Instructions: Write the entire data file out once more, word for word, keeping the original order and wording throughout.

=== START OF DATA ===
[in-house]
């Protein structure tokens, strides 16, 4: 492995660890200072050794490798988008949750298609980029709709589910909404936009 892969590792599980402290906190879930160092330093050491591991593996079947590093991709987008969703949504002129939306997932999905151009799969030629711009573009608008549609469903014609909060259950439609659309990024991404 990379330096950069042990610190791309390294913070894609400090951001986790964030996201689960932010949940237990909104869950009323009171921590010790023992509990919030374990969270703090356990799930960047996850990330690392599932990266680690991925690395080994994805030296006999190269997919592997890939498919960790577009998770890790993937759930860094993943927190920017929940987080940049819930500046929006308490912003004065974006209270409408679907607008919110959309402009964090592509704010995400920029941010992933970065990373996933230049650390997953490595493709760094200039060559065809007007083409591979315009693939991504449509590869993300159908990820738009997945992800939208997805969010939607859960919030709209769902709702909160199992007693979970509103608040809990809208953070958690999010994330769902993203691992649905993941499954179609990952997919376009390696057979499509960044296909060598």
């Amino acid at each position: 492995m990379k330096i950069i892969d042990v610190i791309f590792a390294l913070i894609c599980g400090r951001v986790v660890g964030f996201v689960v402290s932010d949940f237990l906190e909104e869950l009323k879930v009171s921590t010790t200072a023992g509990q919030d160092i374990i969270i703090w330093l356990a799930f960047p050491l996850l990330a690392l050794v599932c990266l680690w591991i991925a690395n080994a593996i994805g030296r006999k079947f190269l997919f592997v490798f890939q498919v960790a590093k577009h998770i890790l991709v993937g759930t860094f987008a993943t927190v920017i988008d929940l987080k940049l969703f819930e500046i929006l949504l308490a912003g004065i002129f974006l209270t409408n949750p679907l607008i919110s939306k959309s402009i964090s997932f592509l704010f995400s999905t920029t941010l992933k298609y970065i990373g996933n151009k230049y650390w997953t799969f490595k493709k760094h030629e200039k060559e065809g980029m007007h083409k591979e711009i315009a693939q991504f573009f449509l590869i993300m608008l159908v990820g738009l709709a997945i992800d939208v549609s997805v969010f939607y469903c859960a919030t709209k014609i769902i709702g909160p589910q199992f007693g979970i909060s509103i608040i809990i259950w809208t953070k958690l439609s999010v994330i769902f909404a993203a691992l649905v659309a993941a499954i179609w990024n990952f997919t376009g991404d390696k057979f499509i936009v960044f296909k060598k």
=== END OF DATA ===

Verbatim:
[in-house]
């Protein structure tokens, strides 16, 4: 492995660890200072050794490798988008949750298609980029709709589910909404936009 892969590792599980402290906190879930160092330093050491591991593996079947590093991709987008969703949504002129939306997932999905151009799969030629711009573009608008549609469903014609909060259950439609659309990024991404 990379330096950069042990610190791309390294913070894609400090951001986790964030996201689960932010949940237990909104869950009323009171921590010790023992509990919030374990969270703090356990799930960047996850990330690392599932990266680690991925690395080994994805030296006999190269997919592997890939498919960790577009998770890790993937759930860094993943927190920017929940987080940049819930500046929006308490912003004065974006209270409408679907607008919110959309402009964090592509704010995400920029941010992933970065990373996933230049650390997953490595493709760094200039060559065809007007083409591979315009693939991504449509590869993300159908990820738009997945992800939208997805969010939607859960919030709209769902709702909160199992007693979970509103608040809990809208953070958690999010994330769902993203691992649905993941499954179609990952997919376009390696057979499509960044296909060598």
């Amino acid at each position: 492995m990379k330096i950069i892969d042990v610190i791309f590792a390294l913070i894609c599980g400090r951001v986790v660890g964030f996201v689960v402290s932010d949940f237990l906190e909104e869950l009323k879930v009171s921590t010790t200072a023992g509990q919030d160092i374990i969270i703090w330093l356990a799930f960047p050491l996850l990330a690392l050794v599932c990266l680690w591991i991925a690395n080994a593996i994805g030296r006999k079947f190269l997919f592997v490798f890939q498919v960790a590093k577009h998770i890790l991709v993937g759930t860094f987008a993943t927190v920017i988008d929940l987080k940049l969703f819930e500046i929006l949504l308490a912003g004065i002129f974006l209270t409408n949750p679907l607008i919110s939306k959309s402009i964090s997932f592509l704010f995400s999905t920029t941010l992933k298609y970065i990373g996933n151009k230049y650390w997953t799969f490595k493709k760094h030629e200039k060559e065809g980029m007007h083409k591979e711009i315009a693939q991504f573009f449509l590869i993300m608008l159908v990820g738009l709709a997945i992800d939208v549609s997805v969010f939607y469903c859960a919030t709209k014609i769902i709702g909160p589910q199992f007693g979970i909060s509103i608040i809990i259950w809208t953070k958690l439609s999010v994330i769902f909404a993203a691992l649905v659309a993941a499954i179609w990024n990952f997919t376009g991404d390696k057979f499509i936009v960044f296909k060598k």